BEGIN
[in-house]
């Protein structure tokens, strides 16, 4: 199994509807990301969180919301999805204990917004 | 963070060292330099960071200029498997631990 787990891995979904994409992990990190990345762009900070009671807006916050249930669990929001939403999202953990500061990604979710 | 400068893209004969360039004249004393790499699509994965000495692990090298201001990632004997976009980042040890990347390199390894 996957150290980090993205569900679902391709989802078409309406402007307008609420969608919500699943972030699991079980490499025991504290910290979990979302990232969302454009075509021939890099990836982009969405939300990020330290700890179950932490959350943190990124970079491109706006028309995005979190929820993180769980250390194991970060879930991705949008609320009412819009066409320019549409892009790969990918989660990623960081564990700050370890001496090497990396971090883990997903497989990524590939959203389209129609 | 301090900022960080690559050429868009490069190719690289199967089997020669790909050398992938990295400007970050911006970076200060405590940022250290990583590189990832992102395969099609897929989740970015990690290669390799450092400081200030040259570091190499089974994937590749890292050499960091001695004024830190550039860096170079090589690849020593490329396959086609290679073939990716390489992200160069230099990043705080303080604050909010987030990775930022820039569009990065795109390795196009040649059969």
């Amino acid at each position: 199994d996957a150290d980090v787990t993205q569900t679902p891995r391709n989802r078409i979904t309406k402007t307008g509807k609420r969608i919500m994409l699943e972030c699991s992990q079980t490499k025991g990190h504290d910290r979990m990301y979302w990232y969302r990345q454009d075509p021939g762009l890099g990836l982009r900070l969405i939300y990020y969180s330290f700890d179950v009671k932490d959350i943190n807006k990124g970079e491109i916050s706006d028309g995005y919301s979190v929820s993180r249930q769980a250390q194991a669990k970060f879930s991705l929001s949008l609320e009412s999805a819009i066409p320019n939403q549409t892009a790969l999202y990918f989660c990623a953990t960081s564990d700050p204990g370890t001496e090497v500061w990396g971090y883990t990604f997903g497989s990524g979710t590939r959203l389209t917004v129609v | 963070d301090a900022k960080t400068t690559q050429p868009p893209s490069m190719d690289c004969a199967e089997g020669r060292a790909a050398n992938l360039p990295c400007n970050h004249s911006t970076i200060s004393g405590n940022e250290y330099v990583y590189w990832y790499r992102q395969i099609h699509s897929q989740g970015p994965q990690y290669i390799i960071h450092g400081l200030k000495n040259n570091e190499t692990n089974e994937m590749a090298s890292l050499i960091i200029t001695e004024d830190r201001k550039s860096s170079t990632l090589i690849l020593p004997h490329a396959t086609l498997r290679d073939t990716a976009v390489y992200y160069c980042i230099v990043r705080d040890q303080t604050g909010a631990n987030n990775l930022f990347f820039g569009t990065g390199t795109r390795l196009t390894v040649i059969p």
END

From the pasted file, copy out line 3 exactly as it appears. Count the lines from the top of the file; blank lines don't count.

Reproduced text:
């Amino acid at each position: 199994d996957a150290d980090v787990t993205q569900t679902p891995r391709n989802r078409i979904t309406k402007t307008g509807k609420r969608i919500m994409l699943e972030c699991s992990q079980t490499k025991g990190h504290d910290r979990m990301y979302w990232y969302r990345q454009d075509p021939g762009l890099g990836l982009r900070l969405i939300y990020y969180s330290f700890d179950v009671k932490d959350i943190n807006k990124g970079e491109i916050s706006d028309g995005y919301s979190v929820s993180r249930q769980a250390q194991a669990k970060f879930s991705l929001s949008l609320e009412s999805a819009i066409p320019n939403q549409t892009a790969l999202y990918f989660c990623a953990t960081s564990d700050p204990g370890t001496e090497v500061w990396g971090y883990t990604f997903g497989s990524g979710t590939r959203l389209t917004v129609v | 963070d301090a900022k960080t400068t690559q050429p868009p893209s490069m190719d690289c004969a199967e089997g020669r060292a790909a050398n992938l360039p990295c400007n970050h004249s911006t970076i200060s004393g405590n940022e250290y330099v990583y590189w990832y790499r992102q395969i099609h699509s897929q989740g970015p994965q990690y290669i390799i960071h450092g400081l200030k000495n040259n570091e190499t692990n089974e994937m590749a090298s890292l050499i960091i200029t001695e004024d830190r201001k550039s860096s170079t990632l090589i690849l020593p004997h490329a396959t086609l498997r290679d073939t990716a976009v390489y992200y160069c980042i230099v990043r705080d040890q303080t604050g909010a631990n987030n990775l930022f990347f820039g569009t990065g390199t795109r390795l196009t390894v040649i059969p």